Tyler Lane Holder, the Saginaw teen accused of sexually assaulting and suffocating 6-year-old Alanna Gallagher, is headed to prison after striking a plea deal with prosecutors Thursday.
Holder reached pleaded guilty Thursday to three separate charges, including the little girl's murder, arson and attempted capital murder. Prosecutors said Holder must serve at least 50 years before he can be considered for parole.
Gallagher's body was found by children on a residential street July 1, 2013, covered with a tarp. Her head was covered with plastic grocery sacks, and her wrists and ankles were bound with duct tape.
A few weeks later, on July 19, 2013, the family's home and car were set on fire. The investigation into both crimes led police to Holder, who lived not far from the Gallagher family. Holder initially told police he had no contact with the child, but DNA later linked him to the crime.
On July 23, investigators arrived at Holder's home with arrest and search warrants. When investigators told Holder he was being arrested, police say he pulled a gun from behind his back and opened fire, striking Arlington Detective Charles Lodatto, part of a special task force investigating the girl's slaying.
Lodatto was hit in the femoral artery, but survived the shooting and has returned to work, prosecutors said.
“Today a dangerous killer was brought to justice,” said Deputy Chief District Attorney Bob Gill. “This heinous and unusual crime was solved through the extensive joint efforts and expertise of the Saginaw Police Department, the FBI and the Tarrant County DA’s Office-initiated Major Case Investigative Team. Because of their diligence, Tyler Holder will never pose a danger to another child. The family of Alanna Gallagher and Officer Charles Lodatto are very satisfied with this resolution of the cases.”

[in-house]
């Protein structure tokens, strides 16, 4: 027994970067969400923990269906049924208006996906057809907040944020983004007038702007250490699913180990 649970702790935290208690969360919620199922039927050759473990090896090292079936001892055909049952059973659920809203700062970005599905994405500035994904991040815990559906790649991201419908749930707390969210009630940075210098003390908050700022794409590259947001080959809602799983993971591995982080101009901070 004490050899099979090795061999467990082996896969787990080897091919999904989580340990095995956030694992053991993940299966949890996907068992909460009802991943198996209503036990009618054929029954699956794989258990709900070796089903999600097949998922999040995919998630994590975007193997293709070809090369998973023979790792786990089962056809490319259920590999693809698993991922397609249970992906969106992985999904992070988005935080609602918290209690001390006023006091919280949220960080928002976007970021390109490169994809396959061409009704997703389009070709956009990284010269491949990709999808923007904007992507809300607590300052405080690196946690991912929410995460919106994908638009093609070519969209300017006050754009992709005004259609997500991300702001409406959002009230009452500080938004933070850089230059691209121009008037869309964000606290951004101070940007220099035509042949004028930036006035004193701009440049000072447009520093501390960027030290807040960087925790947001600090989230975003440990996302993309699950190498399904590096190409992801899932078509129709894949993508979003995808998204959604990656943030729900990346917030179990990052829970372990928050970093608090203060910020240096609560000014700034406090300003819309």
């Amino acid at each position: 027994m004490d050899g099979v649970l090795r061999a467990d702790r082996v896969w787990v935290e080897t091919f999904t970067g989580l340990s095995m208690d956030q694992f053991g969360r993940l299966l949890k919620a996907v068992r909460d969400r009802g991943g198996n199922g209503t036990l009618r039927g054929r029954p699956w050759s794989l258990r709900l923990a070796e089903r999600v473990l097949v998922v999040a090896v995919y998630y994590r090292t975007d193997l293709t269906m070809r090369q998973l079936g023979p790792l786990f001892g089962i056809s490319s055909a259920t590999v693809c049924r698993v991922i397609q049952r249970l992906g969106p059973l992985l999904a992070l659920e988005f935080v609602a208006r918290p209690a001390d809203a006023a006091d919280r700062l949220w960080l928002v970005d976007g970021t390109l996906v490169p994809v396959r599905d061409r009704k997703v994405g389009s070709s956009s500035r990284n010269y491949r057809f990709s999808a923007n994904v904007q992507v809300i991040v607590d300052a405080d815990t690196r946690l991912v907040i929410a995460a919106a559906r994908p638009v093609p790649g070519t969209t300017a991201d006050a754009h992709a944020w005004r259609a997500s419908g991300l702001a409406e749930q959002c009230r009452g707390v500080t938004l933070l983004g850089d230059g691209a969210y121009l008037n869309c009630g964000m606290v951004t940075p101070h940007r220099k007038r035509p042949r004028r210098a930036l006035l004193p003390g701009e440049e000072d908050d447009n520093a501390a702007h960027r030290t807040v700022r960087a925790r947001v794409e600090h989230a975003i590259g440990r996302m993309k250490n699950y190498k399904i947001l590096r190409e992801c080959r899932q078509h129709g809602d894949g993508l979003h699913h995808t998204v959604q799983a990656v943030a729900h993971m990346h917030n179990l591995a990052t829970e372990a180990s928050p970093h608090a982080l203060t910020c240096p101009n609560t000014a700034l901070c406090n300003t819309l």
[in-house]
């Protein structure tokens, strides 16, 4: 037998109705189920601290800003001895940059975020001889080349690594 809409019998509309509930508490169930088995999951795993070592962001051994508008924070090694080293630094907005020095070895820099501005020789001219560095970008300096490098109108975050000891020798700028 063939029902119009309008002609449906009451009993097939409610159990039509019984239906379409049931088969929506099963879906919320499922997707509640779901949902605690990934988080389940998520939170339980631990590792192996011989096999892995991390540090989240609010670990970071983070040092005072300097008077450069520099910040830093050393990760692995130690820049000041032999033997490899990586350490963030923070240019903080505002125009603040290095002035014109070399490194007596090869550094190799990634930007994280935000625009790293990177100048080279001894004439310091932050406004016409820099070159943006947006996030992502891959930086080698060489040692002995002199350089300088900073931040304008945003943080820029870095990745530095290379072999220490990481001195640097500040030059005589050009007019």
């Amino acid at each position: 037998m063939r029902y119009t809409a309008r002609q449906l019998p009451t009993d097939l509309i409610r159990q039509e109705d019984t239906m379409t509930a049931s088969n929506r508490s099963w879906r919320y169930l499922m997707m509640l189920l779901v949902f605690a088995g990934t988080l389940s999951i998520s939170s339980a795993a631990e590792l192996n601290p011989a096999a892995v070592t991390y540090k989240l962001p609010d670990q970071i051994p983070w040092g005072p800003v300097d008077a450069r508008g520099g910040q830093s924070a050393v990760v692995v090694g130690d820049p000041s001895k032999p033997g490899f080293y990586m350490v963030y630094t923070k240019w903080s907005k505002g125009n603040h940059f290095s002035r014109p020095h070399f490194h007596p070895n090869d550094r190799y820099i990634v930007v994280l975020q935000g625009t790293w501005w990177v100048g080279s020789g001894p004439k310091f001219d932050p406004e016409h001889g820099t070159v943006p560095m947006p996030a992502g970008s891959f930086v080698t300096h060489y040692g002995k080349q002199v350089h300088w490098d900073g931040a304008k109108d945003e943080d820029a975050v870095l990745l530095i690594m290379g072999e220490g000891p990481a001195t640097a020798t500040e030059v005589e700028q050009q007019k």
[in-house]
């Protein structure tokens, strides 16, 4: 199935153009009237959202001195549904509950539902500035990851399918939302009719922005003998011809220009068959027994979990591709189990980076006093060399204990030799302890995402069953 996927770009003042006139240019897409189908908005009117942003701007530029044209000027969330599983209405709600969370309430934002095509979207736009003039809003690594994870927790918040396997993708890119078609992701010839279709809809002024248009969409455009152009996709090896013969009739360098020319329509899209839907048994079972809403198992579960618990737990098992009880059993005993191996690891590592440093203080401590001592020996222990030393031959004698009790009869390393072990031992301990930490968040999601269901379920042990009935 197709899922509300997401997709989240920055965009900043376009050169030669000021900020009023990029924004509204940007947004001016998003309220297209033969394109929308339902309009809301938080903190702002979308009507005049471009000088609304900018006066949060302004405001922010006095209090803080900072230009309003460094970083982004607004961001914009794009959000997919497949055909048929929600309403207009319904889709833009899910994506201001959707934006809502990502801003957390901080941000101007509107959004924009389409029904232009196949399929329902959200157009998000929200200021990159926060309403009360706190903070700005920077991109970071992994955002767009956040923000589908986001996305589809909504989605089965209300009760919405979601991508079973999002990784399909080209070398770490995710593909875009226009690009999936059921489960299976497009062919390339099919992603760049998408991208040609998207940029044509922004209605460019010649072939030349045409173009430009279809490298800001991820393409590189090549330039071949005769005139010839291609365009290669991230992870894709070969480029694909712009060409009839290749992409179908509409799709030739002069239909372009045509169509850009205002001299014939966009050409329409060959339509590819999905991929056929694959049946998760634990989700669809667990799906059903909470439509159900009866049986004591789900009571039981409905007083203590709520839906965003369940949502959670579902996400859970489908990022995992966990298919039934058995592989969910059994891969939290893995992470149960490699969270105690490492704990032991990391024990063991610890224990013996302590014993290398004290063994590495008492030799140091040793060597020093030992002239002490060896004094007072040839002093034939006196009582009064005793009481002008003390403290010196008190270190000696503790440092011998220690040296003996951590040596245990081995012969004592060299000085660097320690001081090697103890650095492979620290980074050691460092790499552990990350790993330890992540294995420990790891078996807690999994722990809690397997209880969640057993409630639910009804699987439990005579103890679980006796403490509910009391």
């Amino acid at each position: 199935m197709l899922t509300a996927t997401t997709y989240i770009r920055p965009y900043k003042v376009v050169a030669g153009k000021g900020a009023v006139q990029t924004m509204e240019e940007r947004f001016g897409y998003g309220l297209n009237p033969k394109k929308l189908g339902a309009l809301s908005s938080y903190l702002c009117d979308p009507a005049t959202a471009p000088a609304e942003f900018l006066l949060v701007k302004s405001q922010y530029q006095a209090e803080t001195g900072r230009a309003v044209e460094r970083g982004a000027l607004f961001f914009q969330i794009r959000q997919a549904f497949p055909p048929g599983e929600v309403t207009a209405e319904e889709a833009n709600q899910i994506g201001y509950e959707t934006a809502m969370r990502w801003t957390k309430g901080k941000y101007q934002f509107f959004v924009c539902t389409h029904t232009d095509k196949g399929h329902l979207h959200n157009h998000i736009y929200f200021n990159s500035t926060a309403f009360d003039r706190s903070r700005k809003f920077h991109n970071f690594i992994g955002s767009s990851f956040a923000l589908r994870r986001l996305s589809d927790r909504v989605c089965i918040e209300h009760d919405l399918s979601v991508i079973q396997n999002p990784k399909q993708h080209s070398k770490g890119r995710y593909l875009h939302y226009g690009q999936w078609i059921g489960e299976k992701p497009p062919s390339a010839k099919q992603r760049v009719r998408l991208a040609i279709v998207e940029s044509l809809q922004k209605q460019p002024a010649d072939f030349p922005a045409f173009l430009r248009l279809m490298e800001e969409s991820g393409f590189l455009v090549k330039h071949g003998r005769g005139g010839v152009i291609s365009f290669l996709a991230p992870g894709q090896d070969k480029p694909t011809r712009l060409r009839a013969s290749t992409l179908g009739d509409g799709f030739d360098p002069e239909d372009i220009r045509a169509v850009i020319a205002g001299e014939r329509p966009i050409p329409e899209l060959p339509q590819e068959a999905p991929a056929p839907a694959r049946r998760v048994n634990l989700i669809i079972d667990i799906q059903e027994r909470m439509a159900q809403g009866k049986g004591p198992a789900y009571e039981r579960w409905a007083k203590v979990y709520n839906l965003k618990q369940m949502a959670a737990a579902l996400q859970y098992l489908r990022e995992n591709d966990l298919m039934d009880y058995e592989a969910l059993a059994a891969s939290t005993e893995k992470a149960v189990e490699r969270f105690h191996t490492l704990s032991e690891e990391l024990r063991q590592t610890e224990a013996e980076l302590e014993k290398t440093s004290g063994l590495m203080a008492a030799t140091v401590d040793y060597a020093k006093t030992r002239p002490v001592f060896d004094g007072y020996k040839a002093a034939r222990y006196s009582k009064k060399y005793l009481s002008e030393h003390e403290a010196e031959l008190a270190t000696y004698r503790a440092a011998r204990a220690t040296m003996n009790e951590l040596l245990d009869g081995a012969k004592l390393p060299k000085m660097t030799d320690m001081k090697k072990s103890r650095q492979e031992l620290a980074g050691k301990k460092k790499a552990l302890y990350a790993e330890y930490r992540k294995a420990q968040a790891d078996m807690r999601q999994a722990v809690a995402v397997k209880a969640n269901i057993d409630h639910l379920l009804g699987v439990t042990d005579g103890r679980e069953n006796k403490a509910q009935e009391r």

Holder must serve at least 50 years in prison under his plea deal, prosecutors said Thursday.
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That is because he is sentenced to life for the murder charge, 20 years for the arson charge and 40 years for the attempted capital murder charge. The murder and arson charge are being served concurrently, but the attempted capital murder charge will be served consecutively, or after the first two charges are satisfied.
"This means that Holder will have to finish serving his time or be granted parole on the murder and arson charge before he begins serving his time on the attempted capital murder charge," prosecutors said.
Holder was originally charged with capital murder in connection with the girl's death. That charge was reduced to murder, prosecutors said, to expedite the trial and avoid a legal loophole.
"In Texas, defendants who are age 18 and over and convicted of capital murder, receive an automatic life sentence with no possibility for parole. In late 2012, however, the United States Supreme Court declared mandatory life sentences unconstitutional for defendants under age 18," prosecutors explained. "Because Holder was 17 when he committed the offense of capital murder, prosecutors were left without a sentencing option for a capital murder conviction."
Holder's trial was originally scheduled to start in October.
NBC 5's Chris Van Horne and Scott Gordon contributed to this report.